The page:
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Q. Who is Mr. Smarty Plants?

A: There are those who suspect Wildflower Center volunteers are the culpable and capable culprits. Yet, others think staff members play some, albeit small, role. You can torture us with your plant questions, but we will never reveal the Green Guru's secret identity.

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Ask Mr. Smarty Plants is a free service provided by the staff and volunteers at the Lady Bird Johnson Wildflower Center.

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Wednesday - April 24, 2013

From: Austin, TX
Region: Southwest
Topic: Invasive Plants, Non-Natives, Shrubs
Title: Source for non-native, invasive Winter Honeysuckle from Austin
Answered by: Barbara Medford

QUESTION:

Seeing Lonicera abiflora today reminds me of the "winter honeysuckle" my grandfather grew in San Antonio from 1920s or so through the 1950's. It was a bush with stiff upright stems and bloomed creamy white, fragrant flowers before it leafed out in the spring. It had little water beyond rain and good drainage. I con't remember the leaf structure. The flowers (forgive my lack of botanical terms) looked like Japanese honeysuckle or even salvia with longish petals, but this was a bush. Have never seen it anywhere else. I grow mostly natives, but in memory of this beloved man who grew yellow iris (I have them from his garden),wisteria, yellow Banksia roses, Cecile Brunner roses (I grow them, too), loquats, figs, coral vine,and more. You're my best shot at finding "winter honeysuckle." Thanks as ever for all you do.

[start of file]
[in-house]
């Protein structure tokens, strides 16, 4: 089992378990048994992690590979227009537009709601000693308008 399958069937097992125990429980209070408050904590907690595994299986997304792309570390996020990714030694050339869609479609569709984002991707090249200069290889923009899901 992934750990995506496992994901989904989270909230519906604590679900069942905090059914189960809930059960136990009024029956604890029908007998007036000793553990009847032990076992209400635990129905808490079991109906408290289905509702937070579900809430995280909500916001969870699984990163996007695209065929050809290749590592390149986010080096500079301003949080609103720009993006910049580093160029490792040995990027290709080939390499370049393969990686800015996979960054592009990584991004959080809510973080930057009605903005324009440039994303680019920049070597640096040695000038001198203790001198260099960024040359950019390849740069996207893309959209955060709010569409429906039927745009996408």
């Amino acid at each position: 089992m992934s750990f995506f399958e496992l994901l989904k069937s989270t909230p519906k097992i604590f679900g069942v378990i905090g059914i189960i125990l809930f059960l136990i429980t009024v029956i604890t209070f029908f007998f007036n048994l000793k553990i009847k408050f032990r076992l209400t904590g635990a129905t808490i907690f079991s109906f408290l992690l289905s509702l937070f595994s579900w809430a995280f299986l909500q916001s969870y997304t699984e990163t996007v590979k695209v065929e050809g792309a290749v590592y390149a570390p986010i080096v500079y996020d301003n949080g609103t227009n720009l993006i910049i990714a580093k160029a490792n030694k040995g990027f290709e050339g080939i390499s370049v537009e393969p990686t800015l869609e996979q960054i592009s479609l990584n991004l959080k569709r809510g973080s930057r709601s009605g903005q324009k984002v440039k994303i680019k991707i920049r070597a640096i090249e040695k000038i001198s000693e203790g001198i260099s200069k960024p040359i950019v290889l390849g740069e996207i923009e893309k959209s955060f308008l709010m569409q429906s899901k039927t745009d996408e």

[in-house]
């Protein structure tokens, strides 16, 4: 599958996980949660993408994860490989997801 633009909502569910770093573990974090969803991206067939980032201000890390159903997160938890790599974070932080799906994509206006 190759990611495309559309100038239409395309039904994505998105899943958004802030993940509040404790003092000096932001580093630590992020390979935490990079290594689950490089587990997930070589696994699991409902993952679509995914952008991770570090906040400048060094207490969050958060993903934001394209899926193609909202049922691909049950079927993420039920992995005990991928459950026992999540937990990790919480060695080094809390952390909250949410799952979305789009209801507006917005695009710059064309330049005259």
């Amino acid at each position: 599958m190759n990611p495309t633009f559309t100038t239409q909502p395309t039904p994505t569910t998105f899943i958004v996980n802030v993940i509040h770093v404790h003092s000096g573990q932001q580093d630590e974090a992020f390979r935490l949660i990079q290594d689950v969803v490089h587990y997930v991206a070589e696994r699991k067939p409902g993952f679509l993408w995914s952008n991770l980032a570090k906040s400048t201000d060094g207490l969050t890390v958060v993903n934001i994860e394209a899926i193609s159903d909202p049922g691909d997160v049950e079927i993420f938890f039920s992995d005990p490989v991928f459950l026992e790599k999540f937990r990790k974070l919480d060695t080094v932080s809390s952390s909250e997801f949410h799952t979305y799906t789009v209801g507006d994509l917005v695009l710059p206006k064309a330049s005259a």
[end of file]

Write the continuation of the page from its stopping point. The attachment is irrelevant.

ANSWER:

As you probably already know, the expertise of Mr. Smarty Plants is confined to plants native not only to North America but also to the area where the plant is being grown; in your case, Travis County, TX. Lonicera fragrantissima, Winter Honeysuckle is a shrub rather than a vine as are many of the other members of the Lonicera genus, and is native to China. As such, it would be of no use to you if we referred you to our native plant National Suppliers Directory. According to the Invasive Plant Atlas, it is evergreen in the South and can invade disturbed areas and woodlands, crowding out native plants. From that article:

"Sweet breath of spring (Lonicera fragrantissima) readily invades open woodlands, old fields and other disturbed sites. Its rapid spread is attributed to birds and mammals dispersing the seeds. It can form a dense understory thicket which can restrict native plant growth and tree seedling establishment."

Here is an article from Dave's Garden on Lonicera fragrantissima which has several negative comments on its invasiveness. At the top of that page, there is a link saying "8 vendors have this plant for sale." If you are that anxious to recover a memory from your grandfather's garden, you may find a mail order vendor for it, but remember, you were warned!

 

 

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